UK Tax Laws: An Overview
The UK tax system is complex and can be confusing for individuals and businesses alike. This article provides an overview of the different types of taxes in the UK, as well as some of the key rules and regulations that apply.

Income Tax: A Flat Rate for All
Income tax is the most common form of taxation in the UK, and is paid by most individuals. The rate of income tax is a flat rate of 20% on all earnings over £11,500 per year. This rate applies to all income, regardless of the source, and is paid directly to HMRC.

Value Added Tax: A Tax on Goods and Services
Value Added Tax (VAT) is a tax on goods and services that is charged at a rate of 20%. VAT is charged on the majority of goods and services in the UK, and is paid by consumers when they purchase goods and services. Businesses are required to collect the VAT from customers and pay it to HMRC.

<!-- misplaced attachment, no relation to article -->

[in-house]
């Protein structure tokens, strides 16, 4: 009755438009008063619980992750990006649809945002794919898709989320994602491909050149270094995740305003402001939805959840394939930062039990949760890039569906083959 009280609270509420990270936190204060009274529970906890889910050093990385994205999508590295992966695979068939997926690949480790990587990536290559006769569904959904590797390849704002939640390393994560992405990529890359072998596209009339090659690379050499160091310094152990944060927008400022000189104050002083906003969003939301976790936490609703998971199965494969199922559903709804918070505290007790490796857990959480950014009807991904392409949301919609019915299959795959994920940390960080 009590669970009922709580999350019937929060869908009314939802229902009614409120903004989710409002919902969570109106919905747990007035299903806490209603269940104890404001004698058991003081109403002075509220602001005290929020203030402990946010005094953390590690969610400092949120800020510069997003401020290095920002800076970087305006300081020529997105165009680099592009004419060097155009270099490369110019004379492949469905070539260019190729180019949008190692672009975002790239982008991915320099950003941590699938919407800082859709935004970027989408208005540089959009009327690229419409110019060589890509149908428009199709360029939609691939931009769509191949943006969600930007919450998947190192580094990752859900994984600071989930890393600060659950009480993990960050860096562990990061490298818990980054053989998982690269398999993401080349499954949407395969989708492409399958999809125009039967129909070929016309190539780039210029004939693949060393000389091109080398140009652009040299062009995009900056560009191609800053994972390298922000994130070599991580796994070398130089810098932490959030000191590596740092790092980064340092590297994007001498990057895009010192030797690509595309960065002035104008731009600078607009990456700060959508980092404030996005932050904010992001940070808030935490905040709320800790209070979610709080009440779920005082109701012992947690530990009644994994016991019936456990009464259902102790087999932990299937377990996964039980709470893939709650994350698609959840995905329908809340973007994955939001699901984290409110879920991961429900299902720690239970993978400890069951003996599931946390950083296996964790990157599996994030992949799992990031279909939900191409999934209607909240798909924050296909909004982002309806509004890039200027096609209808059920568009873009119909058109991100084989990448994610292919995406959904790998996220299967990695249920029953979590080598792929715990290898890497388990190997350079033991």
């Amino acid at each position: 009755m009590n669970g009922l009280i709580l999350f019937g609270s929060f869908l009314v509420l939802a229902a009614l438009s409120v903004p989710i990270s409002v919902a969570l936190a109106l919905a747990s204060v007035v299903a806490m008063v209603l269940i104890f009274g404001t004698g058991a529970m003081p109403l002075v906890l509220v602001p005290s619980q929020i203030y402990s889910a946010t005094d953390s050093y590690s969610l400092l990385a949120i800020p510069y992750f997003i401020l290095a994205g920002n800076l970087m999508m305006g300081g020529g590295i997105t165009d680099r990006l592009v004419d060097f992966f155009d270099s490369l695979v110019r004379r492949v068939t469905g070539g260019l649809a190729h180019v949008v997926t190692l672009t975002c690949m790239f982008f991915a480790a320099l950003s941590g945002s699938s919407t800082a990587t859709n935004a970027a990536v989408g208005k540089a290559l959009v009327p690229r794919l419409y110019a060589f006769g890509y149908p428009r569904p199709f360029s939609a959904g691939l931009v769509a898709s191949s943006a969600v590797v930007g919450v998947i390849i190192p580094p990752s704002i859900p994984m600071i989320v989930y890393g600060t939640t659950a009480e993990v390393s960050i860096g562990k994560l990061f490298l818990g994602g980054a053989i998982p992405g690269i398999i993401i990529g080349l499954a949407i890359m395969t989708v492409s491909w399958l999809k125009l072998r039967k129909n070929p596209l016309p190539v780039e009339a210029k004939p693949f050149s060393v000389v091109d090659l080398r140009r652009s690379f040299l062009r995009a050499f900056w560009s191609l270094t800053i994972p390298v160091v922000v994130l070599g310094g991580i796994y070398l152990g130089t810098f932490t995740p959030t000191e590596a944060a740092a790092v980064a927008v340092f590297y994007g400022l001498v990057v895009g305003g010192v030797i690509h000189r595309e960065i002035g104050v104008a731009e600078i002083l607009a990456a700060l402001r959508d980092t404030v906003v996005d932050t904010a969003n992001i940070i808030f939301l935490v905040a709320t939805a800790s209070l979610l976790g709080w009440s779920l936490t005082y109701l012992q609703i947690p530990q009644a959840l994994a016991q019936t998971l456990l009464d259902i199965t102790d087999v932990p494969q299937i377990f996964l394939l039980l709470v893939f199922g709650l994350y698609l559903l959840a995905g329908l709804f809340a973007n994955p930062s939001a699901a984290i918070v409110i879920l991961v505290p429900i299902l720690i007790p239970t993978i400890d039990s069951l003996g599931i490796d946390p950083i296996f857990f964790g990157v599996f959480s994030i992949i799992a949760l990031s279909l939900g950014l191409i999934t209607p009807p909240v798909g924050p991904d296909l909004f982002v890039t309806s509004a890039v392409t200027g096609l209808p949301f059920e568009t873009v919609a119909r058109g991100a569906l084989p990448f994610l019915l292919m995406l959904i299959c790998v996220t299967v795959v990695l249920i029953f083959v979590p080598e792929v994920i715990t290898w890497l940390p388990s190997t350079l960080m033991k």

Corporation Tax: A Tax on Company Profits
Corporation Tax is a tax on the profits of companies and other organisations in the UK. The rate of Corporation Tax depends on the size of the company, but is generally 20%. Companies are required to pay Corporation Tax on any profits they make, and must submit a tax return to HMRC each year.

Stamp Duty: A Tax on Property Transactions
Stamp Duty is a tax on property transactions in the UK. The rate of Stamp Duty depends on the value of the property, but is generally 2-3%. Stamp Duty is paid by the buyer of the property, and must be paid to HMRC before the completion of the transaction.

Inheritance Tax: A Tax on Inherited Wealth
Inheritance Tax is a tax on inherited wealth, and is charged at a rate of 40%. Inheritance Tax is paid by the beneficiaries of an estate, and must be paid to HMRC before the estate can be distributed.

National Insurance Contributions: A Tax on Earnings
National Insurance Contributions are a tax on earnings, and are paid by both employees and employers. Employees are required to pay National Insurance Contributions of 12% on their earnings, and employers are required to pay 13.8% on their employees’ earnings. This money is then used to fund the UK’s social security system.

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